The Shinsengumi returned to Edo by a bakufu battleship after losing the Battle of Toba-Fushimi. When he visited Ryojun MATSUMOTO at his residence after returning to Edo, a photographer, Kuichi UCHIDA, who happened to be there took pictures of him and two of them still exist. It is said that in one of the pictures he leaned a little bit because his right shoulder had been injured. In March, following the bakufu order, Kondo renamed himself Takeshi OKUBO, restructured the troop as the Koyo Chinbutai troop, and led the troop to Kofu for service, but the troop lost to the new government force in the Battle of Koshu-Katsunuma and he was routed, and at the same time, Shinpachi NAGAKURA and Sanosuke HARADA left the troop because of conflicts of opinion. He then renamed himself again, taking the name Yamato OKUBO, recruited former bakufu infantry in the Goheishinden district (currently Adachi Ward, Tokyo), and met them in the Nagareyama District, Shimosa Province (currently Nagareyama City, Chiba Prefecture) in April; however, they were surrounded by the new government force and he surrendered to the government force headquarters in the Koshigaya District (currently Koshigaya City, Saitama Prefecture).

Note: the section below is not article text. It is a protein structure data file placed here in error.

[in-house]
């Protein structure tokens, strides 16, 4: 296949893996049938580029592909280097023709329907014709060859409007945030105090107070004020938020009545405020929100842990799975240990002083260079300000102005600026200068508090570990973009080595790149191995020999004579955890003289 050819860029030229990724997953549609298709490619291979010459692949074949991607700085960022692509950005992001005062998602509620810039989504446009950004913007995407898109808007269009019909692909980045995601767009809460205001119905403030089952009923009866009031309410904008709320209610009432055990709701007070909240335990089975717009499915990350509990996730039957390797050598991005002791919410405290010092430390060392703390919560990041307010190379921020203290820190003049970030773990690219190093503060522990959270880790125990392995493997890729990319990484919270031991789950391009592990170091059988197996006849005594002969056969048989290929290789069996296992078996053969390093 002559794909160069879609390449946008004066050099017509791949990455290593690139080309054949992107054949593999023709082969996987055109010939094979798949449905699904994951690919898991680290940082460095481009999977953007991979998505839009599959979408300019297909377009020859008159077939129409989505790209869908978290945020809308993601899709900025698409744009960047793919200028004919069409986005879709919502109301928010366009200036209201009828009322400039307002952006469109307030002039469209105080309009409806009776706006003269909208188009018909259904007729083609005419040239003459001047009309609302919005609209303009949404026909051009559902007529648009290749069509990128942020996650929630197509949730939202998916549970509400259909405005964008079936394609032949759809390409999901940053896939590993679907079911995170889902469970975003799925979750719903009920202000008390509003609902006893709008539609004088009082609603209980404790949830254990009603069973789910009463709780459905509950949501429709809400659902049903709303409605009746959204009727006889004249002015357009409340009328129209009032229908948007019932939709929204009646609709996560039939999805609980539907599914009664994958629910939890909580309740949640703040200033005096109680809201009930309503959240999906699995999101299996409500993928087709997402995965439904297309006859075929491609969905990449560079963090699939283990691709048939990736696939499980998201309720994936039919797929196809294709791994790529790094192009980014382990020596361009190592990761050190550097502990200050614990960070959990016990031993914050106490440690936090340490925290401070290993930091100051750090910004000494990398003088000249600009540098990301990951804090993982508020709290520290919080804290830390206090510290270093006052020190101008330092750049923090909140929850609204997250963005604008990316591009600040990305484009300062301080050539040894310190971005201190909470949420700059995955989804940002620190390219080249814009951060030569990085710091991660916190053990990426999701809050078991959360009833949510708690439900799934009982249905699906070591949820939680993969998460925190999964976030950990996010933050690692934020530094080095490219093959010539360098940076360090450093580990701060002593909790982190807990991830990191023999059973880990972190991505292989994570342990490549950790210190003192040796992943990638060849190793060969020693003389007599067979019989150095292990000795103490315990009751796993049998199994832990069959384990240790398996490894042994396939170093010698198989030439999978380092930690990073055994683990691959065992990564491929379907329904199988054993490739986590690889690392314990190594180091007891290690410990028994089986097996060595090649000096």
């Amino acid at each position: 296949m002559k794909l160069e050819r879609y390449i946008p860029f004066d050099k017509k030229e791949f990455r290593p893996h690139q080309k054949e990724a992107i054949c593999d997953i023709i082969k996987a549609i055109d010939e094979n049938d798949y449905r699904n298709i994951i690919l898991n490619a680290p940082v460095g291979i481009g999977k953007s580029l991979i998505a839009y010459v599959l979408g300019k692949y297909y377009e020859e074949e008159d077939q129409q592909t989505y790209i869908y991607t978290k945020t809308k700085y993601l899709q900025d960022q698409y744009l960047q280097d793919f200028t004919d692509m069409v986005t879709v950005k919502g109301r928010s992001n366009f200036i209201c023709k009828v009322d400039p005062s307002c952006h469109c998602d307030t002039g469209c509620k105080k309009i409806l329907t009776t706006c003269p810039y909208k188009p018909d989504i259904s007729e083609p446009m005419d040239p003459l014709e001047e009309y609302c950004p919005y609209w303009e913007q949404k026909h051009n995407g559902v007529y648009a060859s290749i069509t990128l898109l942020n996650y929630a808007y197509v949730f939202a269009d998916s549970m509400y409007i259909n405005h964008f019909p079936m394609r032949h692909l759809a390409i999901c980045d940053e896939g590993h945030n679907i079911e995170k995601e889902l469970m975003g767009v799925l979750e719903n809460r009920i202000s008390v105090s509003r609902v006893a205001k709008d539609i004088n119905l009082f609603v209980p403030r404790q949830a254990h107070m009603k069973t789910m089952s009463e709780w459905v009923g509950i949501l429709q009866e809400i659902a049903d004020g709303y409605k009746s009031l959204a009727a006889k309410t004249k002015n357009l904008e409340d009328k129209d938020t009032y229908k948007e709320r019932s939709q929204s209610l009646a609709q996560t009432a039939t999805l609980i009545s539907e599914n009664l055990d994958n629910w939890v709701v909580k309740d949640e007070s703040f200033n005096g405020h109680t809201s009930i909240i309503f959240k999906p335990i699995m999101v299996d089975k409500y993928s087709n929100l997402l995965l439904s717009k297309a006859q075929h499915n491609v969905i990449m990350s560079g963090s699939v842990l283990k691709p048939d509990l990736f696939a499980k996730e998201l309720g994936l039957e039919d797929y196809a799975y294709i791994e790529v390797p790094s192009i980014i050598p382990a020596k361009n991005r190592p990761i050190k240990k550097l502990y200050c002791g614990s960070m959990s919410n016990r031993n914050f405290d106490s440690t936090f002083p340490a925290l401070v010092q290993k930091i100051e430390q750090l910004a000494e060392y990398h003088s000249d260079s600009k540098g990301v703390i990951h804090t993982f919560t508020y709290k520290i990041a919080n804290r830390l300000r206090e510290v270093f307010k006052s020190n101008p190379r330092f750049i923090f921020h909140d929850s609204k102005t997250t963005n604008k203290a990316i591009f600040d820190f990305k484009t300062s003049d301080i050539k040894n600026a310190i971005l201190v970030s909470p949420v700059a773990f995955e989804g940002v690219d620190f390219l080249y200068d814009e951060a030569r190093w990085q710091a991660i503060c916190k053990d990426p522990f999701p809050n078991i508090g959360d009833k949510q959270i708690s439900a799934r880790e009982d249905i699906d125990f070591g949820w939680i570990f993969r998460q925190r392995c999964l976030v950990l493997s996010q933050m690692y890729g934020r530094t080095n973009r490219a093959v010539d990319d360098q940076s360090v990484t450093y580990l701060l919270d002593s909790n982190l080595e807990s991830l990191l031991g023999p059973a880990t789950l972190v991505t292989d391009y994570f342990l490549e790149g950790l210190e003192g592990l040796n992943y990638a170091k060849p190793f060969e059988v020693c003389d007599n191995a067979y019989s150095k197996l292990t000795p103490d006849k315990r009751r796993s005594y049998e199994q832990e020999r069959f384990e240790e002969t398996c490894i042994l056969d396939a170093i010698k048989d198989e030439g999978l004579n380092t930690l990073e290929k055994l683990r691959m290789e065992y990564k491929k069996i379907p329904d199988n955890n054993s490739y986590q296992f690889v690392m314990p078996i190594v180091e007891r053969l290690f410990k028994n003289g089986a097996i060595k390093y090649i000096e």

Someone in the government force knew that Okubo used to be Kondo; therefore, he was taken to Itabashi-shuku (the first shukuba (inn town) from Edo on Nakasendo Road) where the government-general office was. Although Kondo insisted that he was Okubo, Washio KANO, a former Shinsengumi member as well as one of the Goryo Eji, found that he really was Kondo, and this led to him being captured. Then, there was a disagreement between the Tosa and Satsuma domains over how Kondo should be treated, but in the end, on May 17, he was beheaded at the Hiraoichirizuka mound (currently the Takino-gawa River, Kita Ward, Tokyo). He was 35 years old. His head was exhibited in Itabashi, the Sennichimae area in Osaka, and the Sanjo-gawara Riverside in Kyoto. It is not certain where the head went afterwards.